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Everyone knows the touch-move rule, which states that:

If a player deliberately touches a piece on the board when it is their turn to move, then they must move or capture that piece if it is legal to do so.

But, sometimes you just need to adjust the piece to the center of the square, so that it looks nicer.

What is the universal way to show to your opponent that you just want to adjust the piecce?

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    "4.2.1 Only the player having the move may adjust one or more pieces on their squares, provided that he first expresses his intention (for example by saying “j’adoube” or “I adjust”)." (FIDE Laws of Chess) Dec 27, 2021 at 9:14

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If you are just going to re-center a piece on its square, without intention to play it, the typical way is to inform your opponent beforehand with the traditionnal, worldwide used sentence:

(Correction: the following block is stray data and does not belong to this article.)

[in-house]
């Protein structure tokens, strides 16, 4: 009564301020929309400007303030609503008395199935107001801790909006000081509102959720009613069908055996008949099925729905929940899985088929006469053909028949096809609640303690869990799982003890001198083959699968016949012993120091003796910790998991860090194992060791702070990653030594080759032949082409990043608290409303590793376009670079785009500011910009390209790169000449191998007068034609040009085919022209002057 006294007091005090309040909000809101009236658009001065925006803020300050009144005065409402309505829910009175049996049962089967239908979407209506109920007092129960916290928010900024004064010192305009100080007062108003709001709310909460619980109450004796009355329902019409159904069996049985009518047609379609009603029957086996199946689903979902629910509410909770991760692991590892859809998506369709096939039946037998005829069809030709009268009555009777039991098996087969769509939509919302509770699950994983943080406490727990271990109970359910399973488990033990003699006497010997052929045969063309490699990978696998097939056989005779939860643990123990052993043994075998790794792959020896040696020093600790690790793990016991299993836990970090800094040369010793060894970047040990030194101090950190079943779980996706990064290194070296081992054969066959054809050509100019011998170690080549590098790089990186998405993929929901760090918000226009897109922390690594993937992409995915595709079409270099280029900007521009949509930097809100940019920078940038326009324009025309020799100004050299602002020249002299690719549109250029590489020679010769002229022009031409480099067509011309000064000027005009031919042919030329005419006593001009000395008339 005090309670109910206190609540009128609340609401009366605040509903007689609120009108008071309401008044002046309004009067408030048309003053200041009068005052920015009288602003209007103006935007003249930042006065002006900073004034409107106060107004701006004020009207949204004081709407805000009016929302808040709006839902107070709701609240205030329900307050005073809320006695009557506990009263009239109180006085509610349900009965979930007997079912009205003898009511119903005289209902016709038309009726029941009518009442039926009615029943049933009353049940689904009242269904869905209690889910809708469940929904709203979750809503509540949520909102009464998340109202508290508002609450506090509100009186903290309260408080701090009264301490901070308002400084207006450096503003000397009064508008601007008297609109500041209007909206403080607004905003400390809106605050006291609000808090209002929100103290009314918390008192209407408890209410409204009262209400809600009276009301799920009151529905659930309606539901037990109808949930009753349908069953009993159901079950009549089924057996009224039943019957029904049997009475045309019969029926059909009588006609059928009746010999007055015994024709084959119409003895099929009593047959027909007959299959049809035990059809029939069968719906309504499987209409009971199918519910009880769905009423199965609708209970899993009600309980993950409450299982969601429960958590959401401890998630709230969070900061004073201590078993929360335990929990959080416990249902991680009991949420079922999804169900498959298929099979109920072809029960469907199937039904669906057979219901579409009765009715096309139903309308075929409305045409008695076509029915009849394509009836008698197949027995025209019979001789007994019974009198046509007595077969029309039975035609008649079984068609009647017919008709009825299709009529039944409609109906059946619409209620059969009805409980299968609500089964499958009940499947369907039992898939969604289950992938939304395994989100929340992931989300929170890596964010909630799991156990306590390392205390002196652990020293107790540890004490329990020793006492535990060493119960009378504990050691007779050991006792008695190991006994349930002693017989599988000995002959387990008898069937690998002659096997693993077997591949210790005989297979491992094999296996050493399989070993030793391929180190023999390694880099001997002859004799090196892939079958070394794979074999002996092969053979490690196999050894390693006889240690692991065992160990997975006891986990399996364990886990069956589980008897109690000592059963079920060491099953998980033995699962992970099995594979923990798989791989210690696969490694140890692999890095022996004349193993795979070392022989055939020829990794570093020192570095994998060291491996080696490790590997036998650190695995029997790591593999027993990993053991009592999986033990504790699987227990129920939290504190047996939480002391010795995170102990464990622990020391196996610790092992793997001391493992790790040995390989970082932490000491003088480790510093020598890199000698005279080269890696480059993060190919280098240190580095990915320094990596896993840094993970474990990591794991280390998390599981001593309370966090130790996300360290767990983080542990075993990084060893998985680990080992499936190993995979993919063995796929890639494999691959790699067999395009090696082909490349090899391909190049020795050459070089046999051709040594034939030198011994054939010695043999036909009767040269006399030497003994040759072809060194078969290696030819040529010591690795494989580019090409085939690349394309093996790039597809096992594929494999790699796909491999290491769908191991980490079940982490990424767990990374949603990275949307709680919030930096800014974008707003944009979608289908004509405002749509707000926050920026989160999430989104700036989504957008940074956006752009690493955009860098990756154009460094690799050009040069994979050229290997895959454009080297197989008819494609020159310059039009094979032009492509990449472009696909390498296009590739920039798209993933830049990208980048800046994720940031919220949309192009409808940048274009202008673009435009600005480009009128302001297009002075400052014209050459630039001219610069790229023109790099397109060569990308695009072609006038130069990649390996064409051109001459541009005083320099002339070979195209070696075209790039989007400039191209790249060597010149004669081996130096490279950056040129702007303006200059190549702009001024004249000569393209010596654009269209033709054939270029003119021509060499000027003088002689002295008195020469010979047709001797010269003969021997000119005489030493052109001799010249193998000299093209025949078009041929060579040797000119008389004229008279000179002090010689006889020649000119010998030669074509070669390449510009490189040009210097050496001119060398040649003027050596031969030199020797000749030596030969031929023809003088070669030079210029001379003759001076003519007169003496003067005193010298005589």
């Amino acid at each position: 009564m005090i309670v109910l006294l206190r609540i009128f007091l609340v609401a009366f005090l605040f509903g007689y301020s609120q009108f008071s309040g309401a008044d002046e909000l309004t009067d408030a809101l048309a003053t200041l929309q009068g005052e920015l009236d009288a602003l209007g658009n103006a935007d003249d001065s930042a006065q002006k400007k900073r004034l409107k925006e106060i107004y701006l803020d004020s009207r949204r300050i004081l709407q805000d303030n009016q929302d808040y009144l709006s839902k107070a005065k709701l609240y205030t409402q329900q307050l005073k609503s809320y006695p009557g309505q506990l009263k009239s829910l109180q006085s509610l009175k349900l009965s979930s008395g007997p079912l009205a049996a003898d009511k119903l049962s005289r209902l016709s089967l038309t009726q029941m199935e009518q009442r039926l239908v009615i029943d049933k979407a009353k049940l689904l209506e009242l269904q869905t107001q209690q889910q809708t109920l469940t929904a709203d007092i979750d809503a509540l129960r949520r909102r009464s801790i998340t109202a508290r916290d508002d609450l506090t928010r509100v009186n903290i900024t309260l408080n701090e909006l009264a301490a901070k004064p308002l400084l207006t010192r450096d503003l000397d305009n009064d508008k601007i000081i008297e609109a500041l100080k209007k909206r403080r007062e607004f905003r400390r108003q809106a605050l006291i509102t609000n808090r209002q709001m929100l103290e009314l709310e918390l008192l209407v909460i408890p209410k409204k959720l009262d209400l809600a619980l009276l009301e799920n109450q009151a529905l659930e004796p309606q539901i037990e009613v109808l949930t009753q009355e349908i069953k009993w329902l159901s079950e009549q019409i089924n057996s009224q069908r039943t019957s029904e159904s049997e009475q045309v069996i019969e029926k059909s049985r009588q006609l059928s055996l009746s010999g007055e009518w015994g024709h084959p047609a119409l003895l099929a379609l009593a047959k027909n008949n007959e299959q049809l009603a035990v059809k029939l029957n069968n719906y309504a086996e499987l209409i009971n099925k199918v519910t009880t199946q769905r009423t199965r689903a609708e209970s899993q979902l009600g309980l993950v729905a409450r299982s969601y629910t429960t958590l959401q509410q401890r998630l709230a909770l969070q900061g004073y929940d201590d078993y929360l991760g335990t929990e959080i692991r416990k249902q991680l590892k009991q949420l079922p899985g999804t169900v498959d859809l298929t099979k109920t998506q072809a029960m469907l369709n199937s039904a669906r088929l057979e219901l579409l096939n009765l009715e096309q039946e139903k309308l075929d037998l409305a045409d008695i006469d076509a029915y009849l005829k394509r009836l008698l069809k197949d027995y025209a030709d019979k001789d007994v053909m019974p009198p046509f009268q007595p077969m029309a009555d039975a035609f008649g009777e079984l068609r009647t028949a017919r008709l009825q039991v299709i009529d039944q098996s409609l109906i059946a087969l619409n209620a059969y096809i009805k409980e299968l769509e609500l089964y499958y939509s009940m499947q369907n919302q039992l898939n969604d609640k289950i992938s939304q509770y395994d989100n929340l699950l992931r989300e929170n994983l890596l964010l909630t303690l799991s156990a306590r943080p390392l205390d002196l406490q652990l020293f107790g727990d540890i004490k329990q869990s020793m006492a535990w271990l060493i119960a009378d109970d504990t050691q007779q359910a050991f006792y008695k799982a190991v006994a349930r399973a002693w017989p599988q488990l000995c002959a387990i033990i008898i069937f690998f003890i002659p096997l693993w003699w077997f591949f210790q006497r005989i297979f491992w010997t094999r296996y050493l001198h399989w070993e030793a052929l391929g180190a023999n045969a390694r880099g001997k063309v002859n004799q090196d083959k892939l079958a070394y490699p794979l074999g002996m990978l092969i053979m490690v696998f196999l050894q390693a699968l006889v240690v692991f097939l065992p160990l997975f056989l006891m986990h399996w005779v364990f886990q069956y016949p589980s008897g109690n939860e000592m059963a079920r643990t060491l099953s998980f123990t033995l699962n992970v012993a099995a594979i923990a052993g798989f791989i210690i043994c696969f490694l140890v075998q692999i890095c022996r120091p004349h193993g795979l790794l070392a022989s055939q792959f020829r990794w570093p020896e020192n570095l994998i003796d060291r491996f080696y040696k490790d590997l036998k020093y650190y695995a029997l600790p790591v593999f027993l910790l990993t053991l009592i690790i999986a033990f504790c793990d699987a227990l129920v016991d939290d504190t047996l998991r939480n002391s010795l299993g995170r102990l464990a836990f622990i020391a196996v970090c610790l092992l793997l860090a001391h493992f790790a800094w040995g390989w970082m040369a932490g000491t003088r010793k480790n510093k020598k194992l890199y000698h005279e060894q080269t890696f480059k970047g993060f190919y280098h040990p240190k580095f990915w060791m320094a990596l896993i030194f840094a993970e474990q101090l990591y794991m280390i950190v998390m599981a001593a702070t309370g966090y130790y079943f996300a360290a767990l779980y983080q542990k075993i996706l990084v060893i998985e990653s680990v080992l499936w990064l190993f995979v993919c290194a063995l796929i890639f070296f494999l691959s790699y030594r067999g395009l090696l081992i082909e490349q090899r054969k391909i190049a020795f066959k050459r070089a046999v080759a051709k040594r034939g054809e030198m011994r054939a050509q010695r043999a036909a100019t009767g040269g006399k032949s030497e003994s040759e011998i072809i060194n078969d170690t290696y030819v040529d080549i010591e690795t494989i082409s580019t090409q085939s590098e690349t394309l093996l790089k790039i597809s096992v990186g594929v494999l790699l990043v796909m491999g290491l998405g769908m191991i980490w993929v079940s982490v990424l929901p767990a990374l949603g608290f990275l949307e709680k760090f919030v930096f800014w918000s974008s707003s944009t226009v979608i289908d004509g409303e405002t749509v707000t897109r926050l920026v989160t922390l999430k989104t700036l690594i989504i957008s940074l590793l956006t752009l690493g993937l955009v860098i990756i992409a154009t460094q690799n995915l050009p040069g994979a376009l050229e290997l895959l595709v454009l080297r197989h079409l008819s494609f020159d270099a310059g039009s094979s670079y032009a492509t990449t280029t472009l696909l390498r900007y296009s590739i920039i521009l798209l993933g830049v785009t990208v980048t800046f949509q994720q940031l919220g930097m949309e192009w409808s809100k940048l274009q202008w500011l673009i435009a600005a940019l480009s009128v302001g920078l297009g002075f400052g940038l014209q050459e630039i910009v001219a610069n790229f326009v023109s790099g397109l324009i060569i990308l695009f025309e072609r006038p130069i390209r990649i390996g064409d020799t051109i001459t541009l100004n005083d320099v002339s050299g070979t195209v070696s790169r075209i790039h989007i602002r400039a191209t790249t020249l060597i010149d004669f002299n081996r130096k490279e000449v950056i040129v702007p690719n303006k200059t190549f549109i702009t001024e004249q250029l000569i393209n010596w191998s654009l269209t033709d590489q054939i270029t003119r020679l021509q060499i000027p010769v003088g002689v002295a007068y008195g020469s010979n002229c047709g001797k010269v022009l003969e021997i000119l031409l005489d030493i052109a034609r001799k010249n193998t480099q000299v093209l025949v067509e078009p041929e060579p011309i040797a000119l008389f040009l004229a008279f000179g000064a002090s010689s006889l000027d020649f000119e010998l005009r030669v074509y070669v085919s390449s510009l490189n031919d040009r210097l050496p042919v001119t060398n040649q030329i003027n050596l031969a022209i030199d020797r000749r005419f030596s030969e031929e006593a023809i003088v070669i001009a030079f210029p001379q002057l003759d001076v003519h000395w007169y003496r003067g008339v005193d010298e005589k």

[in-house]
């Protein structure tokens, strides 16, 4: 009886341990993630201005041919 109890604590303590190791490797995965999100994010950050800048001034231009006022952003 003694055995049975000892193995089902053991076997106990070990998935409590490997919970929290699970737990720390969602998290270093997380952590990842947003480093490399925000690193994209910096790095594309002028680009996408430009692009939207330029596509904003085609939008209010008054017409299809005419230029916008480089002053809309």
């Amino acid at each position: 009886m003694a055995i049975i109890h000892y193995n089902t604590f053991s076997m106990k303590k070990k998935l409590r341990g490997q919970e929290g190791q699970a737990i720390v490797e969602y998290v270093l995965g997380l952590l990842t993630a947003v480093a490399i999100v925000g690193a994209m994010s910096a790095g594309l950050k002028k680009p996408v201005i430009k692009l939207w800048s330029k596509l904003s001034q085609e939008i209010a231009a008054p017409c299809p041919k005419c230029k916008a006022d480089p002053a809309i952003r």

J'adoube.

In English-speaking tournaments, sometimes players say instead

I adjust.

Among strong players, if it is absolutely obvious that you are not going to play a piece and you just want to replace it, sometimes just a small gesture by the hand or an eye-contact is enough. But if you want to avoid any ambiguity, say the magical words before you touch the piece !

This is explicitely mentionned in Fide's rules of chess, article 4.2.1:

Only the player having the move may adjust one or more pieces on their squares, provided that he first expresses his intention (for example by saying “j’adoube” or “I adjust”).

"J'adoube" is a French sentence referring to the medieval accolade. As far as I understand, touching a piece with your fingers without intention to move it is reminiscent of dubbing the knight-to-be with the flat of the knighting sword without intention to harm him.

Of course, if you have touched a piece intending to make a move but changed your mind, saying "j'adoube" won't allow you to repair your blunder. Kids try it sometimes, or grandmasters...

A pronunciation of j'adoube

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  • The important word is "beforehand". You did say it, but it's worth stressing. You must say the magic words before you touch the piece. Jan 2 at 8:27

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